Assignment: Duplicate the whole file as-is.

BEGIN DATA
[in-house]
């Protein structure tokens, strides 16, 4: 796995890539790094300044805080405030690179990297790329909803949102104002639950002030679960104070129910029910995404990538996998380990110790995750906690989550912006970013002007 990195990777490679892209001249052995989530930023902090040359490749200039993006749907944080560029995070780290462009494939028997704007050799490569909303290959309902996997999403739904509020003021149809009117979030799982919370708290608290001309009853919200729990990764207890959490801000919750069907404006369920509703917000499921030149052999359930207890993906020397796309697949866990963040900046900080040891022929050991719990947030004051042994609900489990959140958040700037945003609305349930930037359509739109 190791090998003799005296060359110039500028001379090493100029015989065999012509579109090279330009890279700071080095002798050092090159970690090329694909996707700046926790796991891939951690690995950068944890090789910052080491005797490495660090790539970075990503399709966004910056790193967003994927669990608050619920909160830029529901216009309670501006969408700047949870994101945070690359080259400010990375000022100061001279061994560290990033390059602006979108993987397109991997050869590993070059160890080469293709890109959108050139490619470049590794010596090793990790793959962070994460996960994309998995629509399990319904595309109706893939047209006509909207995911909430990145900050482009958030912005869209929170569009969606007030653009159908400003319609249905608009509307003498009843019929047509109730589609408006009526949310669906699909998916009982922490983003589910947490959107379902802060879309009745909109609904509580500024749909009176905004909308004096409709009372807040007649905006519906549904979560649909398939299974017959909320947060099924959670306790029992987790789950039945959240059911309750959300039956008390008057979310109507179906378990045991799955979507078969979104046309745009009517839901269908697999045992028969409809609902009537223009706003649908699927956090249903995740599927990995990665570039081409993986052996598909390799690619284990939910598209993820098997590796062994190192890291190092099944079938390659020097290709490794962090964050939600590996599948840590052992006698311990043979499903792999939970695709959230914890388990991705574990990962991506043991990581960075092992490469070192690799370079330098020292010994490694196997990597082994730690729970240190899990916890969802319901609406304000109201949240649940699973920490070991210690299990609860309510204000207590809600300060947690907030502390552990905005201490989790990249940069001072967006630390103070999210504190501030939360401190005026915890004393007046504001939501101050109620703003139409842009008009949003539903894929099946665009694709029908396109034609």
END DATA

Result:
[in-house]
């Protein structure tokens, strides 16, 4: 796995890539790094300044805080405030690179990297790329909803949102104002639950002030679960104070129910029910995404990538996998380990110790995750906690989550912006970013002007 990195990777490679892209001249052995989530930023902090040359490749200039993006749907944080560029995070780290462009494939028997704007050799490569909303290959309902996997999403739904509020003021149809009117979030799982919370708290608290001309009853919200729990990764207890959490801000919750069907404006369920509703917000499921030149052999359930207890993906020397796309697949866990963040900046900080040891022929050991719990947030004051042994609900489990959140958040700037945003609305349930930037359509739109 190791090998003799005296060359110039500028001379090493100029015989065999012509579109090279330009890279700071080095002798050092090159970690090329694909996707700046926790796991891939951690690995950068944890090789910052080491005797490495660090790539970075990503399709966004910056790193967003994927669990608050619920909160830029529901216009309670501006969408700047949870994101945070690359080259400010990375000022100061001279061994560290990033390059602006979108993987397109991997050869590993070059160890080469293709890109959108050139490619470049590794010596090793990790793959962070994460996960994309998995629509399990319904595309109706893939047209006509909207995911909430990145900050482009958030912005869209929170569009969606007030653009159908400003319609249905608009509307003498009843019929047509109730589609408006009526949310669906699909998916009982922490983003589910947490959107379902802060879309009745909109609904509580500024749909009176905004909308004096409709009372807040007649905006519906549904979560649909398939299974017959909320947060099924959670306790029992987790789950039945959240059911309750959300039956008390008057979310109507179906378990045991799955979507078969979104046309745009009517839901269908697999045992028969409809609902009537223009706003649908699927956090249903995740599927990995990665570039081409993986052996598909390799690619284990939910598209993820098997590796062994190192890291190092099944079938390659020097290709490794962090964050939600590996599948840590052992006698311990043979499903792999939970695709959230914890388990991705574990990962991506043991990581960075092992490469070192690799370079330098020292010994490694196997990597082994730690729970240190899990916890969802319901609406304000109201949240649940699973920490070991210690299990609860309510204000207590809600300060947690907030502390552990905005201490989790990249940069001072967006630390103070999210504190501030939360401190005026915890004393007046504001939501101050109620703003139409842009008009949003539903894929099946665009694709029908396109034609």